Political reporter Emily Opilo previews the special election for Rep. Cummings' seat which is being held Tuesday, April 28, mostly by mail-in ballots.
On Tuesday, Maryland will try something it’s never done before: conducting an election almost entirely by mail.
Ballots for the special election, which decides who fills the remainder of the term of the late U.S. Rep. Elijah Cummings, are due Tuesday and will be accepted by unconventional means, namely the U.S. Postal Service and in drop boxes.
In addition to picking a winner for the 7th District seat — Democrat Kweisi Mfume and Republican Kimberly Klacik are on the ballot — the election is a test of how well Maryland can pull off an election conducted via mail.
That’s important because in June, Maryland will repeat the process on a much bigger scale. Ballots will be mailed to more than 4 million voters statewide to allow them to participate in a primary that includes presidential and Baltimore mayoral candidates, while minimizing the spread of the virus.
For now, below is everything you need to know about Tuesday’s election.
Ballots have been mailed to the approximately 500,000 voters in the district, which includes parts of the city of Baltimore and the counties of Howard and Baltimore.
State officials are encouraging voters to return their completed ballots using the postage-paid envelopes included with the ballot. Stamps are not required to mail the ballots, although the instructions mistakenly mention that two stamps are needed.
Just make sure your ballot is postmarked by Tuesday and includes your signature to ensure it will be counted.
If you don’t feel comfortable mailing your ballot, you can use one of the drop boxes available in each jurisdiction. Starting Friday, drop boxes were placed outside the three local elections offices, and are available from 7 a.m. to 8 p.m. On Election Day, drop boxes will also be available at three in-person voting centers. Ballots must be in the boxes by 8 p.m. Tuesday.
What if I don’t have a ballot?
The deadline to mail voters ballots has passed, but voters may still be able to get a ballot via email.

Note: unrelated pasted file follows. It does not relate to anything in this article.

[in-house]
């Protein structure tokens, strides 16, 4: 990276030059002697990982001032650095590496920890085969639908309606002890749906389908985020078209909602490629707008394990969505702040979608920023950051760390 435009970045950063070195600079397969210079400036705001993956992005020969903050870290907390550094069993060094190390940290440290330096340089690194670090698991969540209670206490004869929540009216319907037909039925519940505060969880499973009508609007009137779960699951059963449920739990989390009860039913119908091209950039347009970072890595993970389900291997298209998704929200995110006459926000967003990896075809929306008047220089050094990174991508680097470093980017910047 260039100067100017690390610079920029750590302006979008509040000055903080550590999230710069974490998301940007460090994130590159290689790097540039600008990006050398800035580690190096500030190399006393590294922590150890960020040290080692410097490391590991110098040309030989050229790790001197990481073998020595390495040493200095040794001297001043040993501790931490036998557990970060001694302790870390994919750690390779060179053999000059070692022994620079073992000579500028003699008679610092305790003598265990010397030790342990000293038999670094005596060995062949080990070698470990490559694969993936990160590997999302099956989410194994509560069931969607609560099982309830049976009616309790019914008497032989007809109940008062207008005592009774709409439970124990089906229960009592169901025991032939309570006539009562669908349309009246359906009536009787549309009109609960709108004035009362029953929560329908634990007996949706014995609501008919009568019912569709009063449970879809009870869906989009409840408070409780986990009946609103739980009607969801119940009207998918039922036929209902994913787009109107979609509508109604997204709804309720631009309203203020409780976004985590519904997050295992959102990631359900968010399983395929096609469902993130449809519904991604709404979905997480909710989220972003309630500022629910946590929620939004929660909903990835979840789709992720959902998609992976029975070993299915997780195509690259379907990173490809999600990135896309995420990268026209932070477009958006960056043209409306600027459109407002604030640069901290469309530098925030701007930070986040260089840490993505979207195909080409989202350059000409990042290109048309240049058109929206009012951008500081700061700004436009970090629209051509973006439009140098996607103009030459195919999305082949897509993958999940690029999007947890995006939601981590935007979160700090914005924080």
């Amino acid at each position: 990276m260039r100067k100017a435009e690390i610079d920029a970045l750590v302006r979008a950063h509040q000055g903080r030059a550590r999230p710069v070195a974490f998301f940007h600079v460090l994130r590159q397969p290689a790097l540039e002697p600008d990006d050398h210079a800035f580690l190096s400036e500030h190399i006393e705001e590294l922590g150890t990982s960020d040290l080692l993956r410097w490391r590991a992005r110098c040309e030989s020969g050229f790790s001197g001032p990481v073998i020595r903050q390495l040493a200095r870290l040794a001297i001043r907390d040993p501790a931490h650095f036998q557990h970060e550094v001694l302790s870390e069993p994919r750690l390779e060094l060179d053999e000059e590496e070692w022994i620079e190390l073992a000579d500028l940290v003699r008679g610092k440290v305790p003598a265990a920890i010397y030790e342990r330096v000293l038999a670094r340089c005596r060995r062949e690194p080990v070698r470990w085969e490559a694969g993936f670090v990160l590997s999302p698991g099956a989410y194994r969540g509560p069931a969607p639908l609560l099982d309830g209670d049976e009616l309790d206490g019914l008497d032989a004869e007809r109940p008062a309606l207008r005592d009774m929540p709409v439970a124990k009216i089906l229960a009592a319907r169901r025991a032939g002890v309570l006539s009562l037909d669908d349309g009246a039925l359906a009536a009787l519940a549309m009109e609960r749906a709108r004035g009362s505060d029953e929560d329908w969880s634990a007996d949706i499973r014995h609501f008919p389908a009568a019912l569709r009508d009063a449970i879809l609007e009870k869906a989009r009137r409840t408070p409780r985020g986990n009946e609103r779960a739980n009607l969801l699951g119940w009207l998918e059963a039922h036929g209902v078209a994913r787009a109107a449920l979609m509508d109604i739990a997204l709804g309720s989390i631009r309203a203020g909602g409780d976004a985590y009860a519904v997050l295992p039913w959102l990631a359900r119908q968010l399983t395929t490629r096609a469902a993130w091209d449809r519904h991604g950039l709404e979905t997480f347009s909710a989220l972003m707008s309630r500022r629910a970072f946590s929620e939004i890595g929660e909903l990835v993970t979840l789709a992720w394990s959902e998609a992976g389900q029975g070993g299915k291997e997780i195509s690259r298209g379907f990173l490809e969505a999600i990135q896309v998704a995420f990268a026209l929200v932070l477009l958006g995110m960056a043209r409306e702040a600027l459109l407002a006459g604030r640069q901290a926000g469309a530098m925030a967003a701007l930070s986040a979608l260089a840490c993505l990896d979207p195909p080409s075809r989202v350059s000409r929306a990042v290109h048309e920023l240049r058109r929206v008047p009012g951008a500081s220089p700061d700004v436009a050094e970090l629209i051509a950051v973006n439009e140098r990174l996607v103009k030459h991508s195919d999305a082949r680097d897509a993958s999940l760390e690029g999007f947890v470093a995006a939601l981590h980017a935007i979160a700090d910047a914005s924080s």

First, confirm you live in the district using the state’s voter lookup tool. Don’t be surprised if you’re not; the district’s boundaries are all over the place.
If you live in the district and your address is correct in state records, you can submit a request to absentee.SBE@maryland.gov or call 1-800-222-8683 for an online ballot. The ballot will be emailed within a day, and requests will be accepted through Tuesday.
Also, you’ll need to have access to a printer to print such a ballot. They cannot be returned online. Because an envelope is not included with an emailed ballot, you’ll also need to pay postage.
Baltimore City voters can go to Edmondson High School at 501 N. Athol Ave. in Southwest Baltimore. Baltimore County voters can go to Martin’s West at 6817 Dogwood Road in Windsor Mill. And Howard County voters can go to the Howard County Fairgrounds at 2210 Fairgrounds Road in West Friendship.
But the centers are just supposed to be for voters who didn’t get a ballot by mail, for those who couldn’t obtain one via email or for disabled people who can’t use a paper ballot independently (and therefore privately). If you already have a ballot, you are strongly encouraged to return it via mail or use one of the drop boxes.
State health officials have been advising election officials on how to practice social distancing while inside polling centers. They’ve been instructed to sanitize equipment and keep voters as far apart as possible.
Mfume, 71, is seeking to reclaim the House seat he left in 1996 to become president of the NAACP. The former Baltimore City Council member represented the 7th District for a decade and was chairman of the Congressional Black Caucus.
He calls himself “a progressive moderate,” saying he is “very, very progressive” on social issues, but “a little more moderate” on fiscal concerns.
Don’t expect them right away. While the number of total ballots will be small compared with a statewide election, the counting process is different.
As completed ballots have arrived by mail, elections workers have stored them under the date they were received, “quarantining” the papers for at least 24 hours, said Nikki Charlson, deputy administrator for state elections.
Elections officials began counting ballots last week and will continue counting ballots as the documents emerge from quarantine.
At 8 p.m. on Election Day, elections officials will release the results of the ballots they’ve counted so far.
The ballots cast on Election Day at voting centers won’t be counted until the next day, she said. The same will be true for ballots placed in drop boxes on Election Day.
Additional results will be released at least daily after that point. It could take multiple days to count all ballots, depending on how many are received.